The mathematician that never was, Nicolas Bourbaki. A group of French mathematicians, working between the two world wars and writing under the pseudonym Nicolas Bourbaki transformed their discipline and paved the way for several mathematical breakthroughs in the 21st century. Listen here

Info from BBC Radio 4

Classical Fourier Analysis by Terence Tao (online lecture)

Terence Tao will be teaching online course Classical Fourier Analysis at UCLA from 30 March 2020. 

Course covers the following topics:

  • Restriction theory and Strichartz estimates
  • Decoupling estimates and applications
  • Paraproducts; time frequency analysis; Carleson’s theorem

Lecture notes will be made available on this blog.

  • The first class is Monday Mar 30.
  • Note for non-UCLA participants: You will be permitted to attend the Zoom lectures and to post comments on the blog (one can use this post in particular for general questions about the course). 

 Course info

  • Instructor: Terence Tao,, MS 6183.  [Note for non-UCLA participants: I will not have time to respond to individual email inquiries about the class. Please use the blog for such inquiries.]
  • Lecture: MWF 2-2:50pm PT, held online at .  Note that access to this Zoom meeting room may be restricted outside of lecture times, or used for other purposes (such as other online seminars).  Also, while I am not recording these classes, bear in mind that I cannot prevent the video for these rooms from theoretically being recorded by third parties.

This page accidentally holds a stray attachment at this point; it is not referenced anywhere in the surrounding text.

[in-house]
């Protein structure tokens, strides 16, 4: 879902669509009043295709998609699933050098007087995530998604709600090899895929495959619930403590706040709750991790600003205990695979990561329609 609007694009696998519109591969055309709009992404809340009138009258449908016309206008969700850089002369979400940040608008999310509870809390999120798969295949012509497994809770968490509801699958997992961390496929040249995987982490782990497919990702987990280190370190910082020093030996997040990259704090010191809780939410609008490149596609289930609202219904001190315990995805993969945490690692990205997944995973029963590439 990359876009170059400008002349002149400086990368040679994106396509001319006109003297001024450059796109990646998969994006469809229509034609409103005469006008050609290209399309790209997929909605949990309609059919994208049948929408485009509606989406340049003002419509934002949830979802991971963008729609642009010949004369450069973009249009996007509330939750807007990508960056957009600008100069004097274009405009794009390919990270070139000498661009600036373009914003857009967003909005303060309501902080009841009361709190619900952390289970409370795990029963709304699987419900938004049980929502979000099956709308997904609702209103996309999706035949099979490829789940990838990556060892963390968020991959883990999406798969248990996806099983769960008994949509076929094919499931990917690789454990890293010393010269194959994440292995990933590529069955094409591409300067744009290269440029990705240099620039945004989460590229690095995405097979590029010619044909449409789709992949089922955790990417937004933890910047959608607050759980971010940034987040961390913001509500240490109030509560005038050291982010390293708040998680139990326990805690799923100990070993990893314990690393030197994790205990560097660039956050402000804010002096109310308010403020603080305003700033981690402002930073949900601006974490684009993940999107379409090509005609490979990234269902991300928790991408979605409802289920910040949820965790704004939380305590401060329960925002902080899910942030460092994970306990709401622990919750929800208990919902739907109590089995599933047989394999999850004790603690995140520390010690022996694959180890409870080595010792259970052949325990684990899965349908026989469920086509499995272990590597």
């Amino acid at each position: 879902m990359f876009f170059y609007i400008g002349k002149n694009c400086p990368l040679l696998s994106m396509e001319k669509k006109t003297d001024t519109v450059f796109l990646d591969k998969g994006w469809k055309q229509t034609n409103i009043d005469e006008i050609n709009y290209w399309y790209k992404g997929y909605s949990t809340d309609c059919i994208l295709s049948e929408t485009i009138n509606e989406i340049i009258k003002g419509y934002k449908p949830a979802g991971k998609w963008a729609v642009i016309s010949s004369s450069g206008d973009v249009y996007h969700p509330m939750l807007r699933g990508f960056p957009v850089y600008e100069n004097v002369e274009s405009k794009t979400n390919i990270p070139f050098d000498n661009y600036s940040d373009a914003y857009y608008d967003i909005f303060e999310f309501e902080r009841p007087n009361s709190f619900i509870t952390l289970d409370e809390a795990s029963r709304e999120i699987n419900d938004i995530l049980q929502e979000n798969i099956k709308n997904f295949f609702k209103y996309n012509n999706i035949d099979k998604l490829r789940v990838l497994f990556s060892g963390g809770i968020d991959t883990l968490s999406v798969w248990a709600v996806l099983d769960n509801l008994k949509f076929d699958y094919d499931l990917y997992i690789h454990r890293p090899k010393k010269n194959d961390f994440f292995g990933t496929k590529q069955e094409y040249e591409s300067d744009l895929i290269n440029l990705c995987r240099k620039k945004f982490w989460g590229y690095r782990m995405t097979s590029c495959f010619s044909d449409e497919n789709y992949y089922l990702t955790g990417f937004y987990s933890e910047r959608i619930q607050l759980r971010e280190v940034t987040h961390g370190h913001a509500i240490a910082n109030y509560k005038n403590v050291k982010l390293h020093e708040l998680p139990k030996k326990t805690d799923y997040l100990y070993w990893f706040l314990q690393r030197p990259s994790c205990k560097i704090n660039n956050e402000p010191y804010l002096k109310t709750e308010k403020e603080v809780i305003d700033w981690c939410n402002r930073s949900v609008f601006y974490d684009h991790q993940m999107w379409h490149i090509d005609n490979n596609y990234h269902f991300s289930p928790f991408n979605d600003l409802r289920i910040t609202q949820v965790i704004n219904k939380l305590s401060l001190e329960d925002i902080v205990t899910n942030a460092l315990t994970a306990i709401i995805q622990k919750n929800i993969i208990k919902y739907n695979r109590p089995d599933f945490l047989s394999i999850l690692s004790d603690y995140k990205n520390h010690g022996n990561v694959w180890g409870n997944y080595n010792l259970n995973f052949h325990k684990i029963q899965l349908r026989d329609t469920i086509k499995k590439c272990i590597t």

• Discussion section: N/A
  • Office Hours: Th 2-3:50pm PT, online at In addition, students are encouraged to use the blog comment feature, as well as start discussions in the forum. [Note for non-UCLA participants: you have read-only access to the forum.  You can use the comment thread at this blog post as a substitute.]
  • Textbook: There is no required text; instead, lecture notes will made available on Terence Tao’s blog.  We will not directly follow these texts, but Demeter’s “Fourier Restriction, Decoupling, and Applications” and Muscalu-Schlag’s “Classical and multilinear harmonic analysis” (both volumes) will be relevant resources.  For Carleson’s theorem, this paper of Demeter (focusing on the slightly simpler Walsh model analogue of the theorem) can also be consulted.
  • Prerequisites: A high grade in Math 247A (such as the previous quarter’s class) is required for enrollment. [Note for non-UCLA participants: Math 247A covered the following topics: A_p weights and maximal and vector maximal functions, Calderon-Zygmund convolution kernels, Sobolev embedding, the Mikhlin multiplier theorem, the square function, Littlewood-Paley theory, fractional product and chain rules, and oscillatory integrals.]

More information:

Educational schools activities

During the last year we have secured several grants for our educational activities for (PhD) students and early career researchers.

Our grants for educational activities:

2020 Flemish Government Seasonal School: Singularities in science and engineering (€23,000)
2020 Flemish Government Doctoral School: Wave equations and tsunami propagation (€3,650)
2019 Flemish Government Doctoral School: Inverse Spectral and Scattering Problems (€4,000)

Here is the first one that we have just organised. The other two are still to come.

Doctoral School on Inverse Spectral and Scattering Problems
, 27 February – 10 March 2020, Ghent University, Belgium



The Abel Prize Laureates 2020!

The Norwegian Academy of Science and Letters has decided to award the Abel Prize for 2020 to Hillel Furstenberg from Hebrew University of Jerusalem, Israel, and Gregory Margulis from Yale University, New Haven, CT, USA “for pioneering the use of methods from probability and dynamics in group theory, number theory and combinatorics.”

A biography of Hillel Furstenberg is here

A biography of Gregory Margulis is here

You can watch the interview with Hillel Furstenberg and Gregory Margulis

Info from The Abel Prize Laureates 2020 International Page